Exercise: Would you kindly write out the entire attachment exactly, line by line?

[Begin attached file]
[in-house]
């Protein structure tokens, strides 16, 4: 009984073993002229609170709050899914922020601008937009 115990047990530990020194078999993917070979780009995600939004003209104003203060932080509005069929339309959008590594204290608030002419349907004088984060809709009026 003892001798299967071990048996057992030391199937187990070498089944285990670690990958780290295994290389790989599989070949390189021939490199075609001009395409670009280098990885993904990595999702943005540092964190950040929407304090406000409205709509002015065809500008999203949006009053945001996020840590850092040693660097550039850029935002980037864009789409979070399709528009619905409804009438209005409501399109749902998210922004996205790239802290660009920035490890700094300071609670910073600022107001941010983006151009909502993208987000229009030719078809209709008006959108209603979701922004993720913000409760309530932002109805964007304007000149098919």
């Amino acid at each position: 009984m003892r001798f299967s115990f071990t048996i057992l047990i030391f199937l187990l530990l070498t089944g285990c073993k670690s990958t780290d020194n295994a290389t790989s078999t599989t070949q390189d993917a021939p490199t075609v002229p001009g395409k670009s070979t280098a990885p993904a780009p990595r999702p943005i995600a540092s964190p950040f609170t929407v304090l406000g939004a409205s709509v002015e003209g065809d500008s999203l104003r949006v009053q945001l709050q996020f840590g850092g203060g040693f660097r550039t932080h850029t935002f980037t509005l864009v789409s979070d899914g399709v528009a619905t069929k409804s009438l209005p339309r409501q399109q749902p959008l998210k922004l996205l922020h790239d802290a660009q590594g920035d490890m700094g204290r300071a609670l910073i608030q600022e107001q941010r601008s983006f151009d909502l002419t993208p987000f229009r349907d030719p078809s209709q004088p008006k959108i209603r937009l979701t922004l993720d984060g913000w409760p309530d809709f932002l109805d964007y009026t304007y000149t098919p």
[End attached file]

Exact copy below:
[in-house]
């Protein structure tokens, strides 16, 4: 009984073993002229609170709050899914922020601008937009 115990047990530990020194078999993917070979780009995600939004003209104003203060932080509005069929339309959008590594204290608030002419349907004088984060809709009026 003892001798299967071990048996057992030391199937187990070498089944285990670690990958780290295994290389790989599989070949390189021939490199075609001009395409670009280098990885993904990595999702943005540092964190950040929407304090406000409205709509002015065809500008999203949006009053945001996020840590850092040693660097550039850029935002980037864009789409979070399709528009619905409804009438209005409501399109749902998210922004996205790239802290660009920035490890700094300071609670910073600022107001941010983006151009909502993208987000229009030719078809209709008006959108209603979701922004993720913000409760309530932002109805964007304007000149098919």
């Amino acid at each position: 009984m003892r001798f299967s115990f071990t048996i057992l047990i030391f199937l187990l530990l070498t089944g285990c073993k670690s990958t780290d020194n295994a290389t790989s078999t599989t070949q390189d993917a021939p490199t075609v002229p001009g395409k670009s070979t280098a990885p993904a780009p990595r999702p943005i995600a540092s964190p950040f609170t929407v304090l406000g939004a409205s709509v002015e003209g065809d500008s999203l104003r949006v009053q945001l709050q996020f840590g850092g203060g040693f660097r550039t932080h850029t935002f980037t509005l864009v789409s979070d899914g399709v528009a619905t069929k409804s009438l209005p339309r409501q399109q749902p959008l998210k922004l996205l922020h790239d802290a660009q590594g920035d490890m700094g204290r300071a609670l910073i608030q600022e107001q941010r601008s983006f151009d909502l002419t993208p987000f229009r349907d030719p078809s209709q004088p008006k959108i209603r937009l979701t922004l993720d984060g913000w409760p309530d809709f932002l109805d964007y009026t304007y000149t098919p």